Send to

Choose Destination
See comment in PubMed Commons below
Acta Biomater. 2009 Sep;5(7):2579-90. doi: 10.1016/j.actbio.2009.02.033. Epub 2009 Mar 5.

Non-mulberry silk gland fibroin protein 3-D scaffold for enhanced differentiation of human mesenchymal stem cells into osteocytes.

Author information

Department of Biotechnology, Indian Institute of Technology (IIT), Kharagpur 721302, West Bengal, India.


This study investigates the potential of three-dimensional (3-D) scaffolds of wild non-mulberry tropical tasar silk gland fibroin protein as substratum for osteogenic differentiation of human mesenchymal stem cells (hMSCs). The novelty of the study lies in the fabrication of scaffolds from non-bioengineered silk fibroin directly extracted from the glands of non-mulberry tropical tasar silkworms using sodium dodecyl sulfate dissolution protocol and its osteogenic application using single- and double-seeding methods. The scaffolds were mechanically robust and showed homogenous pore distribution within the scaffold. hMSCs were seeded on the scaffolds and were cultured for up to 28days under static conditions in osteogenic media. Osteogenic differentiation of hMSCs seeded on fibroin scaffolds resulted in extensive mineralization with the formation of large calcium nodules, higher alkaline phosphatase activity and intense von Kossa staining. Real-time studies revealed higher transcript levels for osteopontin (OS) and bone sialoprotein (IBSP) under double-seeded conditions as compared to single-seeded scaffolds. Histological analysis showed the development of osteoblastic cells and large calcified nodules. The development and spreading of nuclei and actin filaments on fibroin matrices were revealed through confocal studies. The results suggest the suitability of non-mulberry silk-fibroin protein 3-D scaffolds as natural biomaterial for potential in vitro bone-tissue engineering applications.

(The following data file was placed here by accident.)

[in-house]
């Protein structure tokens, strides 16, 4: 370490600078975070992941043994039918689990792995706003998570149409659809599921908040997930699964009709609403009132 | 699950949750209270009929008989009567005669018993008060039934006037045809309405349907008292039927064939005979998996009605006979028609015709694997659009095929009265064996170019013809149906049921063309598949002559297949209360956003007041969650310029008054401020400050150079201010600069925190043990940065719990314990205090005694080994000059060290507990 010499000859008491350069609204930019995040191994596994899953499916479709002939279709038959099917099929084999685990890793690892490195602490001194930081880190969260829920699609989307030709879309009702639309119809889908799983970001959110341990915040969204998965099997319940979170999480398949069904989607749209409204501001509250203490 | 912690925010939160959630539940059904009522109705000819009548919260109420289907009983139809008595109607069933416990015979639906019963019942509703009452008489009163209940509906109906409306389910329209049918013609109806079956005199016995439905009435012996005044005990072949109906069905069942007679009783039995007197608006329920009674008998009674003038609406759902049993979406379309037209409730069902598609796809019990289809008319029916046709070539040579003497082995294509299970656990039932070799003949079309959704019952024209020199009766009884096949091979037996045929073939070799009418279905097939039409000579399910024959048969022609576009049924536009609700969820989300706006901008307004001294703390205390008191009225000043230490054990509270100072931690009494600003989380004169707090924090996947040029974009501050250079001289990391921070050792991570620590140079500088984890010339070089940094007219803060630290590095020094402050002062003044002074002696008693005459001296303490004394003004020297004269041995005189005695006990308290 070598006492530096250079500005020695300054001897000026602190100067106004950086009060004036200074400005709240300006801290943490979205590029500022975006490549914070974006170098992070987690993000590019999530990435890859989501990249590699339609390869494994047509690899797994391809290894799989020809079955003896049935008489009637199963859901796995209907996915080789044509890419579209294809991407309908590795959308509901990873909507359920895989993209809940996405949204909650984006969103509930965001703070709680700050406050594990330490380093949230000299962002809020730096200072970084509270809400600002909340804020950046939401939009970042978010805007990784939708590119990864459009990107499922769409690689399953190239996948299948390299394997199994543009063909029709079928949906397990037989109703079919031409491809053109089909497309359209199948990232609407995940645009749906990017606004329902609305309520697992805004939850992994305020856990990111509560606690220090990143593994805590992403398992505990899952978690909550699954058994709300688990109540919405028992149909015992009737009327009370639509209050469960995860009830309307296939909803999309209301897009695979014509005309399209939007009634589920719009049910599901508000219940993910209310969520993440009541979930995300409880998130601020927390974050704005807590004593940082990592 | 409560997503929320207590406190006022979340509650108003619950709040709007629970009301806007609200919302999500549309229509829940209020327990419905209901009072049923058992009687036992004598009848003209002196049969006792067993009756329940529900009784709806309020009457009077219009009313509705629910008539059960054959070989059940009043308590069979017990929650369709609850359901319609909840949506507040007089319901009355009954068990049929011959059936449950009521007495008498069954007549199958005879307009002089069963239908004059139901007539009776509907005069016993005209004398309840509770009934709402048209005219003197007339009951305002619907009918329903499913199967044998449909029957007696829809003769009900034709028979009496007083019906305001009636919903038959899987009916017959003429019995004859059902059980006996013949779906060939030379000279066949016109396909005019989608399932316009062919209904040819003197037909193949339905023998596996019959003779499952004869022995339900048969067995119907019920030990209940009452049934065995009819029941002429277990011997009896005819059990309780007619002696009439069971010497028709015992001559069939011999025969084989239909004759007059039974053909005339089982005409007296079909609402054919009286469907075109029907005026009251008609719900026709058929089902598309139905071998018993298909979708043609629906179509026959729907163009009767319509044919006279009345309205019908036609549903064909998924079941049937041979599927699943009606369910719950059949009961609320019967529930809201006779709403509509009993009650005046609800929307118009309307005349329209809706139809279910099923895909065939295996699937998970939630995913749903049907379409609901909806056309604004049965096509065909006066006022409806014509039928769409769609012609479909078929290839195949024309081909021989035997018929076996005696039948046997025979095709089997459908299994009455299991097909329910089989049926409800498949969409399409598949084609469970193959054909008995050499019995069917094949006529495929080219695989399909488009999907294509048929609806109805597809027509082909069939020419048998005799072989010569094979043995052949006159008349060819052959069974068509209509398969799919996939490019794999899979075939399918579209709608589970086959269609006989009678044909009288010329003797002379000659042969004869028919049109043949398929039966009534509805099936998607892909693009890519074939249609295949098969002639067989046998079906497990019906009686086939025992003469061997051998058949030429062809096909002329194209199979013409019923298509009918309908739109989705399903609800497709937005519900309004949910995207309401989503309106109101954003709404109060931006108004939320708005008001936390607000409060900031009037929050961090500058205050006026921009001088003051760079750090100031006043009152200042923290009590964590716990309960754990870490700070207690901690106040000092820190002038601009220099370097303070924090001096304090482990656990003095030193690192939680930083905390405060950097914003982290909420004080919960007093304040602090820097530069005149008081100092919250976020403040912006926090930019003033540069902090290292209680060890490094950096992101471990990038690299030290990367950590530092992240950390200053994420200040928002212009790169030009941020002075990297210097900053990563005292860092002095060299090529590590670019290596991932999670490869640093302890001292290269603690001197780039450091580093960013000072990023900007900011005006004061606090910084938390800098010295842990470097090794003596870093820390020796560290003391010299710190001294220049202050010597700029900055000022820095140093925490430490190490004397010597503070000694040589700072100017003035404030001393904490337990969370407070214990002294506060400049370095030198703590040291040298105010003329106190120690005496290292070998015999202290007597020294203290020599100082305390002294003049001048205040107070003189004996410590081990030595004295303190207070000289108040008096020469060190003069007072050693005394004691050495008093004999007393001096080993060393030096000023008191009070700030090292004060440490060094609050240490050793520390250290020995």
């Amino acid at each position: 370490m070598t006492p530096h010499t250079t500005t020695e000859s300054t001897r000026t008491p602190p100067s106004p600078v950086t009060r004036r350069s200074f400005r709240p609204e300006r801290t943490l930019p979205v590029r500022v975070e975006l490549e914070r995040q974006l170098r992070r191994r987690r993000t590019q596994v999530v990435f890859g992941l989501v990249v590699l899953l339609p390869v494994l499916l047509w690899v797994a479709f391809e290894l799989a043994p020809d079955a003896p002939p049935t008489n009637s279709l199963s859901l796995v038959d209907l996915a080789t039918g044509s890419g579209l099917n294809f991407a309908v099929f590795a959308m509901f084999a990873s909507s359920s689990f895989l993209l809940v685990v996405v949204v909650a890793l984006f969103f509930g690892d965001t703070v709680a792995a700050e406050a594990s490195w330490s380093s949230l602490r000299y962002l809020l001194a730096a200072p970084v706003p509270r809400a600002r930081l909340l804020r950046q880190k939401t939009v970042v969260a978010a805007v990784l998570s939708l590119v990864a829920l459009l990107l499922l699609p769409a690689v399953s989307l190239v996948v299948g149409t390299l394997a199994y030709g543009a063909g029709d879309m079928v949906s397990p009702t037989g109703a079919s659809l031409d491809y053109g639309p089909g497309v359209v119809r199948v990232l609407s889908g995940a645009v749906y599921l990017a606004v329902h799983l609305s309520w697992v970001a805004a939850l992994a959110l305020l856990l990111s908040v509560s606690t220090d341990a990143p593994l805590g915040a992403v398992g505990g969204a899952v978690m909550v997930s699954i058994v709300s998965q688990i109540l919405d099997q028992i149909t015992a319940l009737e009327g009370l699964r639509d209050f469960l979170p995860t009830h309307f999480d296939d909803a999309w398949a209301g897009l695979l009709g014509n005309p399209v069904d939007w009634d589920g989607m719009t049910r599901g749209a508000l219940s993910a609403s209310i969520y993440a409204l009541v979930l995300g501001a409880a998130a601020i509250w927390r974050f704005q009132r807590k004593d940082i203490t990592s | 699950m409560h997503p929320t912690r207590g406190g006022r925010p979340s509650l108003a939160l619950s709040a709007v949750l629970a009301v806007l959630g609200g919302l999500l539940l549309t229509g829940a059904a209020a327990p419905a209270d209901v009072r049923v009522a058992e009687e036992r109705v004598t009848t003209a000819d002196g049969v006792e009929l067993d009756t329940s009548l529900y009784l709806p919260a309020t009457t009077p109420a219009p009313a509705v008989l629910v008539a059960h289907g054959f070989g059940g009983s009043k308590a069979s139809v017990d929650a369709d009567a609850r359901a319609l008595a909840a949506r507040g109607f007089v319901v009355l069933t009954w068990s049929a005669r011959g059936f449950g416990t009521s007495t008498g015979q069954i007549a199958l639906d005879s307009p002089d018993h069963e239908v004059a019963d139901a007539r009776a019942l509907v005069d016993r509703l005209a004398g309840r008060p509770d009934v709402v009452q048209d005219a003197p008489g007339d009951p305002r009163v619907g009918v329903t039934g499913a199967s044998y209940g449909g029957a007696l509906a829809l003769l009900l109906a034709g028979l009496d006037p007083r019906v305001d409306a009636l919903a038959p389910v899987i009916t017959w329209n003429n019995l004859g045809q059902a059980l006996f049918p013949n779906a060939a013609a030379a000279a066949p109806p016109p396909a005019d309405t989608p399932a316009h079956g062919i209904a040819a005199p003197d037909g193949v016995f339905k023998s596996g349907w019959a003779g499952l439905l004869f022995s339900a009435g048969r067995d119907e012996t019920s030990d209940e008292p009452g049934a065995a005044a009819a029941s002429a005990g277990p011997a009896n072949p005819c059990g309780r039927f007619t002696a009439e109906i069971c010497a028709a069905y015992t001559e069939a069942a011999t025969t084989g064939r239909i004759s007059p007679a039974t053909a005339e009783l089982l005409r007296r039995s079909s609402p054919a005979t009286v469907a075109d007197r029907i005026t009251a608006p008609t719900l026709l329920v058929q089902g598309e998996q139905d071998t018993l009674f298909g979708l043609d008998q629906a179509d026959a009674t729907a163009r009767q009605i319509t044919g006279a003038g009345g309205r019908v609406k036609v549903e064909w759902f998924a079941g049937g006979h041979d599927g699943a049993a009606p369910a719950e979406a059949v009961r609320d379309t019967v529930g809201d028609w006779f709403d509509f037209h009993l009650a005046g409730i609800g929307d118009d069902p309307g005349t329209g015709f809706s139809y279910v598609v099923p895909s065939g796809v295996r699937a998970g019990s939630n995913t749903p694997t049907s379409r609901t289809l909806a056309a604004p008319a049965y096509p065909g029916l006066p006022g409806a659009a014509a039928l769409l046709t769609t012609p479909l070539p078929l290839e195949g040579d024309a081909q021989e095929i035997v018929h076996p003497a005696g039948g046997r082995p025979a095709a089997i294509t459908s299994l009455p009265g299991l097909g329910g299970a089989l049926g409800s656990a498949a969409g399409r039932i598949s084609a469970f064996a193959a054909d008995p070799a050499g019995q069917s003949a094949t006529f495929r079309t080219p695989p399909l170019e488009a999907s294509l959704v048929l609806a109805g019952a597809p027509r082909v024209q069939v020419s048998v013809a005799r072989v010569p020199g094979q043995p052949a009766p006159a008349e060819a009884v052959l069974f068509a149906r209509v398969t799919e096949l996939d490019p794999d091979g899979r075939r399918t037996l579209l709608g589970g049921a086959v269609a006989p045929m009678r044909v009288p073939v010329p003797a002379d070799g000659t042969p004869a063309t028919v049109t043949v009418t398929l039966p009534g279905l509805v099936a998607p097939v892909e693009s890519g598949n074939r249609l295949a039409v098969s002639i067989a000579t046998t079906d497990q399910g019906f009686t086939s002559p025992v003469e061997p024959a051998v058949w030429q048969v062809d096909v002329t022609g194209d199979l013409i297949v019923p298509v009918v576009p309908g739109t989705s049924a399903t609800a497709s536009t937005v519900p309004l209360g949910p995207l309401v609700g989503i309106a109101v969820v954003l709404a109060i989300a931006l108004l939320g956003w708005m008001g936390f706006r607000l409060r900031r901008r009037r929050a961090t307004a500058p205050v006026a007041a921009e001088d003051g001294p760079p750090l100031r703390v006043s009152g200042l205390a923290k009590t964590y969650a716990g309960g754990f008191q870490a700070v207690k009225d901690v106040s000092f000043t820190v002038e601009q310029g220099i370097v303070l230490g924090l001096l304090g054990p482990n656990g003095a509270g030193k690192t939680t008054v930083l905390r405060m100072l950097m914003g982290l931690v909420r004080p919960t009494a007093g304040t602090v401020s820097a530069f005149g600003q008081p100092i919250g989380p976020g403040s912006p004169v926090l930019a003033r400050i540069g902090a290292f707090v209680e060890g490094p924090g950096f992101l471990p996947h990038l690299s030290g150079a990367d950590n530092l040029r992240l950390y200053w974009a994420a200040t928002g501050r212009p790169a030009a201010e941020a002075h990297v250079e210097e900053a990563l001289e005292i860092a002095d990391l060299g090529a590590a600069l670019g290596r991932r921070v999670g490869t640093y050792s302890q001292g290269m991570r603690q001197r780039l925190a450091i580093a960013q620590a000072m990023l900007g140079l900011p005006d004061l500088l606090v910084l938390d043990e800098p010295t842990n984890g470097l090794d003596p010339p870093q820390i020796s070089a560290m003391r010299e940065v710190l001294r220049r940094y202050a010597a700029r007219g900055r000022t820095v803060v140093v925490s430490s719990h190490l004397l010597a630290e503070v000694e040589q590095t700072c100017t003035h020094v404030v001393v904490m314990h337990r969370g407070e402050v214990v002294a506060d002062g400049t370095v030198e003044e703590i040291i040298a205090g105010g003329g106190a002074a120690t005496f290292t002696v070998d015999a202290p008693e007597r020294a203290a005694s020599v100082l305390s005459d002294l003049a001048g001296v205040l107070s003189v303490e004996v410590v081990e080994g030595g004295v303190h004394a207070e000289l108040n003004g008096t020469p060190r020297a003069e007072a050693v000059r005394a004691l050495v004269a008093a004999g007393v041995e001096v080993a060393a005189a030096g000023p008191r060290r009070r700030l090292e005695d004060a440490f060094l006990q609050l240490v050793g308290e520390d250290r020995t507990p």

[Indexed for MEDLINE]
PubMed Commons home

PubMed Commons

How to join PubMed Commons

    Supplemental Content

    Full text links

    Icon for Elsevier Science
    Loading ...
    Support Center